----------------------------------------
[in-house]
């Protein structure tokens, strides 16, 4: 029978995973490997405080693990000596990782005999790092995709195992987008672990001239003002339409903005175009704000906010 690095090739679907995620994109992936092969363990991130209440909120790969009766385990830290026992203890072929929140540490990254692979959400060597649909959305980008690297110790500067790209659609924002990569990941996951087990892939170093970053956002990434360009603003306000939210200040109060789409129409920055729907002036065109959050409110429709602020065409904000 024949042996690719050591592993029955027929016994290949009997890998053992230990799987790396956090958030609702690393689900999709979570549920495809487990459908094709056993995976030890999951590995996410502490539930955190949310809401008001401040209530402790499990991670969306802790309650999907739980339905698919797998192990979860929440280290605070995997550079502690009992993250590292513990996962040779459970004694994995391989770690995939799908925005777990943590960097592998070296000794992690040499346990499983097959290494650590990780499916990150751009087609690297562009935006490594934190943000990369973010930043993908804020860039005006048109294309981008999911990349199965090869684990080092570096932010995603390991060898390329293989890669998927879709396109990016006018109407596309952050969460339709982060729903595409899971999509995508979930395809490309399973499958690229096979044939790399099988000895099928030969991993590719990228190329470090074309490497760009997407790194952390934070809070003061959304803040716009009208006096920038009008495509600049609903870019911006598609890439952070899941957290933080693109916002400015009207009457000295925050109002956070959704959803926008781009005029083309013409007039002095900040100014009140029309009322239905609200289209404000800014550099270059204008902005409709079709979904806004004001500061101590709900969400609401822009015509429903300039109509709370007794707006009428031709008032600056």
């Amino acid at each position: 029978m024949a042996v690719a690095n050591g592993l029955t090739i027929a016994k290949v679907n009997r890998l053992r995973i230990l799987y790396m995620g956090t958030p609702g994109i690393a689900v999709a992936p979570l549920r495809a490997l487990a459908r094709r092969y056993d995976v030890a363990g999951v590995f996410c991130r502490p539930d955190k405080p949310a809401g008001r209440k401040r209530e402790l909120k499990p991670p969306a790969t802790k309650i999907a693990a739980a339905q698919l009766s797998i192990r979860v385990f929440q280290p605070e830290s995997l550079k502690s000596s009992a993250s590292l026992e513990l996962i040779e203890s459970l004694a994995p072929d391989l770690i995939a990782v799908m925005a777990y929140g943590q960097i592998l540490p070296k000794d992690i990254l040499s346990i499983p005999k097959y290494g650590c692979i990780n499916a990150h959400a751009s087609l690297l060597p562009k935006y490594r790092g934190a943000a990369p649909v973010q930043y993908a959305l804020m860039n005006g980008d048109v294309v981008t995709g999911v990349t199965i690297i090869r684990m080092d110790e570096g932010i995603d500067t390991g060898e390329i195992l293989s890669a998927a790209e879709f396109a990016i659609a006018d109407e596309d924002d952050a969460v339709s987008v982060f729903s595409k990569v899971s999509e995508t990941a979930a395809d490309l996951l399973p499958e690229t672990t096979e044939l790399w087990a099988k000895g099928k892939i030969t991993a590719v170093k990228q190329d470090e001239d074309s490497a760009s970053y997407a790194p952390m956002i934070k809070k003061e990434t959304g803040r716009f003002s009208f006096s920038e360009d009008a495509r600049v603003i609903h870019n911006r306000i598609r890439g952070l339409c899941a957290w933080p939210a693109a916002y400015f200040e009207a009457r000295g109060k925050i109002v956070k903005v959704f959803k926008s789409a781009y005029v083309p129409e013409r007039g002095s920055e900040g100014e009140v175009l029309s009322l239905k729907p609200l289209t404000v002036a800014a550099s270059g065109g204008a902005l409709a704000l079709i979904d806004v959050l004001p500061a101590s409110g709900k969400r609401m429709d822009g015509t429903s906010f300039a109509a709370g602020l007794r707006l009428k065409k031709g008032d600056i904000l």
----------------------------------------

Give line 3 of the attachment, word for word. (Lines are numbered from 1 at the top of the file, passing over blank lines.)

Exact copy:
């Amino acid at each position: 029978m024949a042996v690719a690095n050591g592993l029955t090739i027929a016994k290949v679907n009997r890998l053992r995973i230990l799987y790396m995620g956090t958030p609702g994109i690393a689900v999709a992936p979570l549920r495809a490997l487990a459908r094709r092969y056993d995976v030890a363990g999951v590995f996410c991130r502490p539930d955190k405080p949310a809401g008001r209440k401040r209530e402790l909120k499990p991670p969306a790969t802790k309650i999907a693990a739980a339905q698919l009766s797998i192990r979860v385990f929440q280290p605070e830290s995997l550079k502690s000596s009992a993250s590292l026992e513990l996962i040779e203890s459970l004694a994995p072929d391989l770690i995939a990782v799908m925005a777990y929140g943590q960097i592998l540490p070296k000794d992690i990254l040499s346990i499983p005999k097959y290494g650590c692979i990780n499916a990150h959400a751009s087609l690297l060597p562009k935006y490594r790092g934190a943000a990369p649909v973010q930043y993908a959305l804020m860039n005006g980008d048109v294309v981008t995709g999911v990349t199965i690297i090869r684990m080092d110790e570096g932010i995603d500067t390991g060898e390329i195992l293989s890669a998927a790209e879709f396109a990016i659609a006018d109407e596309d924002d952050a969460v339709s987008v982060f729903s595409k990569v899971s999509e995508t990941a979930a395809d490309l996951l399973p499958e690229t672990t096979e044939l790399w087990a099988k000895g099928k892939i030969t991993a590719v170093k990228q190329d470090e001239d074309s490497a760009s970053y997407a790194p952390m956002i934070k809070k003061e990434t959304g803040r716009f003002s009208f006096s920038e360009d009008a495509r600049v603003i609903h870019n911006r306000i598609r890439g952070l339409c899941a957290w933080p939210a693109a916002y400015f200040e009207a009457r000295g109060k925050i109002v956070k903005v959704f959803k926008s789409a781009y005029v083309p129409e013409r007039g002095s920055e900040g100014e009140v175009l029309s009322l239905k729907p609200l289209t404000v002036a800014a550099s270059g065109g204008a902005l409709a704000l079709i979904d806004v959050l004001p500061a101590s409110g709900k969400r609401m429709d822009g015509t429903s906010f300039a109509a709370g602020l007794r707006l009428k065409k031709g008032d600056i904000l």